jpl: Good point, J. I allow myself to become irritated with those who call themselves agnostics. The etymology of this word is "not" or--"without" knowledge".

In other words, if you tell me you're an agnostic, I consider you noncomittal. You don't want to admit you're an atheist, and you don't want to admit you're a theist.

I learned what a so-called "agnostic" is when I was about 11 or 12: If I were a theist, pantheist, polytheist, etc., I'd make it my life's work to find out whether what I believed were true or not and try to live accordingly.

If I were a non-theist, I'd make it my business to create some meaning for myself.

To me, an agnostic is afraid to say one way or the other, so as to escape being reviled by theists or non-theists. How can a person be indifferent to the question of whether one or more gods exist?

I'm an atheist. I don't care what BS theists come up with, I've never seen any evidence, so I live my life accordingly, trying to do all things in moderation. For a man or woman to declare his or her belief as agnosticism is tantamount to saying, "If I decide to believe in one or more gods, and want to live a meaningful life, I must live my life accordingly. If there are no gods, I am my own god, and I assume responsibility for my own actions. I therefore create my own worldview."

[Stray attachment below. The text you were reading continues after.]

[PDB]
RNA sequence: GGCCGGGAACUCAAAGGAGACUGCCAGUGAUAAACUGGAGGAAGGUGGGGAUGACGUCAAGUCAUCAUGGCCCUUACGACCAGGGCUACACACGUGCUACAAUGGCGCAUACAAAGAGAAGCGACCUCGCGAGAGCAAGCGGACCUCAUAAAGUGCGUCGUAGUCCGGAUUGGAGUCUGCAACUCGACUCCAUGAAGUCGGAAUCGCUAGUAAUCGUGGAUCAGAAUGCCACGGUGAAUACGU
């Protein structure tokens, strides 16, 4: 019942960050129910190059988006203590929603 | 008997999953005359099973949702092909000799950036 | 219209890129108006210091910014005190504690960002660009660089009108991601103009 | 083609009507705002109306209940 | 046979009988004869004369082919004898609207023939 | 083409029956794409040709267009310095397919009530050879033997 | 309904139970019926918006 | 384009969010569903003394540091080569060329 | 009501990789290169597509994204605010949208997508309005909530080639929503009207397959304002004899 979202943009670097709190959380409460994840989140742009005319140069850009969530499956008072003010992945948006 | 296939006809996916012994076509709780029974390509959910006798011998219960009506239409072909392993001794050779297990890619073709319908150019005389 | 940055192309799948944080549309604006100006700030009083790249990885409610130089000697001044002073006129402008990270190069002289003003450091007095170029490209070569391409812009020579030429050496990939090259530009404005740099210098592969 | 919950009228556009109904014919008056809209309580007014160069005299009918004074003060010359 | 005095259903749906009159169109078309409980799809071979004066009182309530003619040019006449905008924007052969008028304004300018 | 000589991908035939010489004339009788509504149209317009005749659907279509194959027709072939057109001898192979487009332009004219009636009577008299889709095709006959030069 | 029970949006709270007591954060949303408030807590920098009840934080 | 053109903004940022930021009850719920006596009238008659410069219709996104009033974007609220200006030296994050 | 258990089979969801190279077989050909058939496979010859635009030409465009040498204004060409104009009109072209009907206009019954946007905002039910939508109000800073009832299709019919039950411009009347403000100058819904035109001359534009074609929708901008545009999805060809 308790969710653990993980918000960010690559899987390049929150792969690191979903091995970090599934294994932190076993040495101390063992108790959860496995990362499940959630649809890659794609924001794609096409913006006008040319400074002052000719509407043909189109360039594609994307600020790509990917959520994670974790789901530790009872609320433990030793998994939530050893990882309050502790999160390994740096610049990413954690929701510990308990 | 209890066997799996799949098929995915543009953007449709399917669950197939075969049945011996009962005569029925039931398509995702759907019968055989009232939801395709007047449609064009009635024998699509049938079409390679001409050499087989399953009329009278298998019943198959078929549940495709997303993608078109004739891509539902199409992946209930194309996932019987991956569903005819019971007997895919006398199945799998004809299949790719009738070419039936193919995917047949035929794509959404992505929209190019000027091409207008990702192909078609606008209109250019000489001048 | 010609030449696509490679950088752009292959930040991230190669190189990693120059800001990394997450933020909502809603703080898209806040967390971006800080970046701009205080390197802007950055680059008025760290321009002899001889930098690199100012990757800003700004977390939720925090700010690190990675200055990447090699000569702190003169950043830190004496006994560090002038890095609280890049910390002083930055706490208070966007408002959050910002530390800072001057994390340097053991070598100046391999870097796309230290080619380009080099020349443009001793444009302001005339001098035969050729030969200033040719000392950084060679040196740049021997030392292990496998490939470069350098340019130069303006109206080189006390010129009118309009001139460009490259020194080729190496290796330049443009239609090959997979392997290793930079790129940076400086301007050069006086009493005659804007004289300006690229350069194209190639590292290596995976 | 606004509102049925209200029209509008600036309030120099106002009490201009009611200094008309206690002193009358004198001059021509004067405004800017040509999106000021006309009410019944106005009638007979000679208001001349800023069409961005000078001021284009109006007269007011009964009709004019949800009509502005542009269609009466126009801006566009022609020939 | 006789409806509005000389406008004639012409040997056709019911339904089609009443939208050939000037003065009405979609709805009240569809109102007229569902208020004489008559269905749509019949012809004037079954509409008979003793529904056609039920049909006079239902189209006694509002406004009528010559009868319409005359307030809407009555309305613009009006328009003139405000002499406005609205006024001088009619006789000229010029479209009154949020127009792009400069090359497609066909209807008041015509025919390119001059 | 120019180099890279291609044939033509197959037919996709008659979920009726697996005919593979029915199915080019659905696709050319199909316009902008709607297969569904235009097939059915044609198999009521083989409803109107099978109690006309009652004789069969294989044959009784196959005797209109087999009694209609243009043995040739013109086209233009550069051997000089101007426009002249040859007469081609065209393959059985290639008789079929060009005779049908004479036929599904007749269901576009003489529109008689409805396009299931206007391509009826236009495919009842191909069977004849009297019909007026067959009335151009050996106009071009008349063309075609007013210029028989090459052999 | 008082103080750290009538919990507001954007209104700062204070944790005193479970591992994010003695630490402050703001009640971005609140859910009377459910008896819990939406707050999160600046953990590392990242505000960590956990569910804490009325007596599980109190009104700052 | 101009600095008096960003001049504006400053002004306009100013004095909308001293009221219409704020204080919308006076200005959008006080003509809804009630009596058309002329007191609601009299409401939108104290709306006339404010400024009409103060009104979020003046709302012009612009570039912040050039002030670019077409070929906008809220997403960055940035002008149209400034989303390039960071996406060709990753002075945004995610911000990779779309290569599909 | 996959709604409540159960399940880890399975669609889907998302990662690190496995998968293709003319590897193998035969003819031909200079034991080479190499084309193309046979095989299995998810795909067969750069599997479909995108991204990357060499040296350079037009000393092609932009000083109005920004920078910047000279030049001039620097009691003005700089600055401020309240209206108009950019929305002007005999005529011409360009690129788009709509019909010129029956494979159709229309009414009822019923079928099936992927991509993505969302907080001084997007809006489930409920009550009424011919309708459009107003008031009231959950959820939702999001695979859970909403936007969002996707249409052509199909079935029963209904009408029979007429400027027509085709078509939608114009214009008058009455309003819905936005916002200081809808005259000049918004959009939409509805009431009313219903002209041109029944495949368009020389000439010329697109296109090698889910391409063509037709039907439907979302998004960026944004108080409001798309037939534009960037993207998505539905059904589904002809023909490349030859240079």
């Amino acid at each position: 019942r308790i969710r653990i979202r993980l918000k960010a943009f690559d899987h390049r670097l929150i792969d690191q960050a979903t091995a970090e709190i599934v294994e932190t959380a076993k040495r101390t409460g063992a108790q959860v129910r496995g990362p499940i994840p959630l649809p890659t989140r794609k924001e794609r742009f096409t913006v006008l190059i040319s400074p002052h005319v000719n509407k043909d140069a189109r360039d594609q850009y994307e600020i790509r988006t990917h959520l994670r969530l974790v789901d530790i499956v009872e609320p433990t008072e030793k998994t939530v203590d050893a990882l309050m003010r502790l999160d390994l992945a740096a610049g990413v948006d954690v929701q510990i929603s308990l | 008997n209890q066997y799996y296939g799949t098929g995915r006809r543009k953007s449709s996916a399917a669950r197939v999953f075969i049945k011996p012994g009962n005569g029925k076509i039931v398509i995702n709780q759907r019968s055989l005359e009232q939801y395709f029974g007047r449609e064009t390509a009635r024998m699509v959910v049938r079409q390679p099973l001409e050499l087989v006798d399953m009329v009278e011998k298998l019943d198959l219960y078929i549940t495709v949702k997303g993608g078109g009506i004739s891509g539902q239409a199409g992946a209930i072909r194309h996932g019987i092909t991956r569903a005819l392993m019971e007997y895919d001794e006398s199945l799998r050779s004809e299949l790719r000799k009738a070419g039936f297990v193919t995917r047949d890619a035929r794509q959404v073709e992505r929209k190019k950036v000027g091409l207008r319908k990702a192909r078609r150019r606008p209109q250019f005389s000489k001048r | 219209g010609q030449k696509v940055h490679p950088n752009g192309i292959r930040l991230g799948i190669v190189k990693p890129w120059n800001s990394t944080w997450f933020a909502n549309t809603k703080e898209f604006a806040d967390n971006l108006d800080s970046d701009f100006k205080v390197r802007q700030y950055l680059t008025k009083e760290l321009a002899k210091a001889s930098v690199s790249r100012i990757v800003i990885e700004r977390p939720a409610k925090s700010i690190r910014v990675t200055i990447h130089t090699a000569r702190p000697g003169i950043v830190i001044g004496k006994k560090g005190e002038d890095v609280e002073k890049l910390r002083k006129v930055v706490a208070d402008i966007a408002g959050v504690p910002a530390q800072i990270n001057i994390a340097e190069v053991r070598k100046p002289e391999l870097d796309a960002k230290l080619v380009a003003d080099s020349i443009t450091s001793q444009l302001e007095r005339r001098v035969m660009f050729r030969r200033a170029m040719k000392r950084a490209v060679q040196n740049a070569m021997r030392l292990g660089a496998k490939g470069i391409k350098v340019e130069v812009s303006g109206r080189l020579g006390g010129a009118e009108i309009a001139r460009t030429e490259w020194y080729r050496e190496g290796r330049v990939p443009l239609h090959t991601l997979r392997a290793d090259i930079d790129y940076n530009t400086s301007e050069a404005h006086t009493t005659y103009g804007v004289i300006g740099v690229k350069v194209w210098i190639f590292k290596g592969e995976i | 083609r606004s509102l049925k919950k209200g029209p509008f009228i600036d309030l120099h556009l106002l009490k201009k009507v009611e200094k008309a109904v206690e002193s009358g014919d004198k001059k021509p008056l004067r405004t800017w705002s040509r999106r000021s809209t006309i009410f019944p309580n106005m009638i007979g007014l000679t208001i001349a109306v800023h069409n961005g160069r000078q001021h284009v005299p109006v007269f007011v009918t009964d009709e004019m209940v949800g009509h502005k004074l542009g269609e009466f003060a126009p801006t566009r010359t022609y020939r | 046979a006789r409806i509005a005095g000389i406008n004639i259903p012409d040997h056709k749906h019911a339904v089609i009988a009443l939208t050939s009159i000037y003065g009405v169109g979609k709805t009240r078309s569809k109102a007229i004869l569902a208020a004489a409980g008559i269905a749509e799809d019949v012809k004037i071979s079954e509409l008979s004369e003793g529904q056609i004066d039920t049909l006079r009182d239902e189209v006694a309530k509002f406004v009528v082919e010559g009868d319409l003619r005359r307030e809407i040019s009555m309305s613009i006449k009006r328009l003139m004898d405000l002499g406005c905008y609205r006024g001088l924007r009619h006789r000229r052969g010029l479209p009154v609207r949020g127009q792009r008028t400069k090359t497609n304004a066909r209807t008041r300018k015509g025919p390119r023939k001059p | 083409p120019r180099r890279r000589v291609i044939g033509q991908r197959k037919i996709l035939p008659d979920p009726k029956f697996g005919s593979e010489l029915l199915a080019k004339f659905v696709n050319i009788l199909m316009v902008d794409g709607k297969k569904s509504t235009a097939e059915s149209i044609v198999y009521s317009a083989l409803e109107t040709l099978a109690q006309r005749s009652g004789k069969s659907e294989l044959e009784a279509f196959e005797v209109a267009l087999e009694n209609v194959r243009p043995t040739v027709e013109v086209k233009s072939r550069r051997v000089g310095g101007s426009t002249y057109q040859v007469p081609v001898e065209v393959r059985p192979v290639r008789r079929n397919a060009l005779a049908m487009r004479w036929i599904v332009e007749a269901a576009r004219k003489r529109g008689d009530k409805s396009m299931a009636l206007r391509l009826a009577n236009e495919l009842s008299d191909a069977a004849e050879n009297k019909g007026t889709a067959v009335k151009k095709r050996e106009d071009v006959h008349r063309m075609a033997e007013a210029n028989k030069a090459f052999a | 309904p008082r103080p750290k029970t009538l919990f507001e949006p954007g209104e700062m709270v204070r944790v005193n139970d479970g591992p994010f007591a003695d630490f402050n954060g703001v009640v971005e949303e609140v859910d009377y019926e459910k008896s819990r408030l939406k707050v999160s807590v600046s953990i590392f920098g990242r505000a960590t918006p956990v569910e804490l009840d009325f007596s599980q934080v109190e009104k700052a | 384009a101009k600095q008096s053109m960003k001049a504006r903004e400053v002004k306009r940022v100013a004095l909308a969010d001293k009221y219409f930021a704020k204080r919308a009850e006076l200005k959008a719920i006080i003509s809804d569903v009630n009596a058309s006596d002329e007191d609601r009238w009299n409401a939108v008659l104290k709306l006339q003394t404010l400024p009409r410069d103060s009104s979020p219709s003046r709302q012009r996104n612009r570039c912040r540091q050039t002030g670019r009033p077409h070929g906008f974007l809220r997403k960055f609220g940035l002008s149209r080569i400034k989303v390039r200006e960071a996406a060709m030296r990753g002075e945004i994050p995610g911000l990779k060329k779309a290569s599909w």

I'm like you, J. I see no distinction in the term "agnostic". As far as I'm concerned, the term "agnostic" means nothing, and I have no respect for people who identify themselves as such.

Posted on Jun 4, 2012 7:56:57 PM PDT
Last edited by the author on Jun 4, 2012 8:11:15 PM PDT
Mickey says:
"From this perspective,agnostics have been criticized by atheists as being tentative fence-sitters, as if they maintained (implausibly, in the atheists eyes) that there is a roughly equal probability of the truth of theism and atheism and that therefore it is unwise to come down definitively on either side. This is, however, an inaccurate characterization of agnosticism. Huxley, Russell, and others are fully aware that the probabilities are, at the current state of knowledge, substantially on the side of atheism, but they would declare it a philosophical error to declare themselves atheists even 'practically and provisionally'."